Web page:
To paraphrase a sentiment once made in the halls of Congress, your computer is a series of tubes. Even if you have 64-bit tubes, there’s a chance that you can overload the system. Imagine that your computer is a water company, and your browser is the average household. Each individual house uses a certain amount of water based on the people (tabs) inside.
Now, let’s say your system can handle a few houses (programs) that use a minimal amount of your resources. You can handle these without any great stress on the resource, though if you add a skyscraper to the mix (HD video editing), you’ll probably overload your resource and one of your customers will probably go without.
In this sense, your computer really is a series of tubes. Stick to the programs your computer can handle, and consider upgrading the hardware when your needs evolve into operations that require a little more processing punch.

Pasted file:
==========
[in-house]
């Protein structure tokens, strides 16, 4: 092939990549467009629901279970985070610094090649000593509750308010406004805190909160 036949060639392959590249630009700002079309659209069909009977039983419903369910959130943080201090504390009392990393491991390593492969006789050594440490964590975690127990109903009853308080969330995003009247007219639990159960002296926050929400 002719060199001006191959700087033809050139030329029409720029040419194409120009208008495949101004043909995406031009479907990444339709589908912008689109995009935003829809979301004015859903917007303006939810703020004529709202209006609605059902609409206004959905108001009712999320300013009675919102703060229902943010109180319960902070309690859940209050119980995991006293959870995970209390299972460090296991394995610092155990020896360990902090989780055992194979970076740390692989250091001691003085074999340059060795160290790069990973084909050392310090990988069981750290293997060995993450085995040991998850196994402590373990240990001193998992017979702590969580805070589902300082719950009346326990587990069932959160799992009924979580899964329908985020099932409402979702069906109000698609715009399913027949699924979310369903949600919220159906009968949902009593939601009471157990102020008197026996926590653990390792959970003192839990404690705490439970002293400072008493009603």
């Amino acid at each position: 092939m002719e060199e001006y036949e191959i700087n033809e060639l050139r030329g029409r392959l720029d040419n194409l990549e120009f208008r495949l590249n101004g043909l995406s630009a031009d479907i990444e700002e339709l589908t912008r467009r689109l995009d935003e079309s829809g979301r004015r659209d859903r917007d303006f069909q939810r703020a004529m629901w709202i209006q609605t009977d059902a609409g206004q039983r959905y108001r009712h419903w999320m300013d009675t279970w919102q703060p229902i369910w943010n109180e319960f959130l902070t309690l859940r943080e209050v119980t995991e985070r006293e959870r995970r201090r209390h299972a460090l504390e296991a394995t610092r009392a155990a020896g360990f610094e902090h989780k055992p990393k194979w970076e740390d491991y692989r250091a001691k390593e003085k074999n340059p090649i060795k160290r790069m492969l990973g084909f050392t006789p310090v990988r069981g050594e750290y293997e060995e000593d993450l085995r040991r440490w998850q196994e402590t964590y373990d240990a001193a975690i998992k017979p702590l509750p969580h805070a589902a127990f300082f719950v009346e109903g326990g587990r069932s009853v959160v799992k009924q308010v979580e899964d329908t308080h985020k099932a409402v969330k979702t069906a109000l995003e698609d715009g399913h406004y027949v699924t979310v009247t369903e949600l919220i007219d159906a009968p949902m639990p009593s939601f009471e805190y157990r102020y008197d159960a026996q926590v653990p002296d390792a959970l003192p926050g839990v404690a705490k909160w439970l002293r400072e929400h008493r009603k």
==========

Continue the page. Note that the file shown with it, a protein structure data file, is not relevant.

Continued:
Don’t Fiddle With It if You Don’t Know What It Does
Every geek wants to be a computer ninja. The fact is, not everyone knows the ins and outs of the registry and various system calls. Fiddling with system files and attempting to perform a complex workaround to get software to do something it isn’t designed to do can certainly increase the likelihood that your Windows machine will become unstable.
Killing processes in the task manager without knowing exactly what a particular process is can result in a system crash if you stop the wrong file. Take a moment to search for the process name and investigate exactly what it is, and what it does before ending it.
It could be said that the best tool to increase your computer’s stability is education.
What about you? How do you keep your Windows machine stable?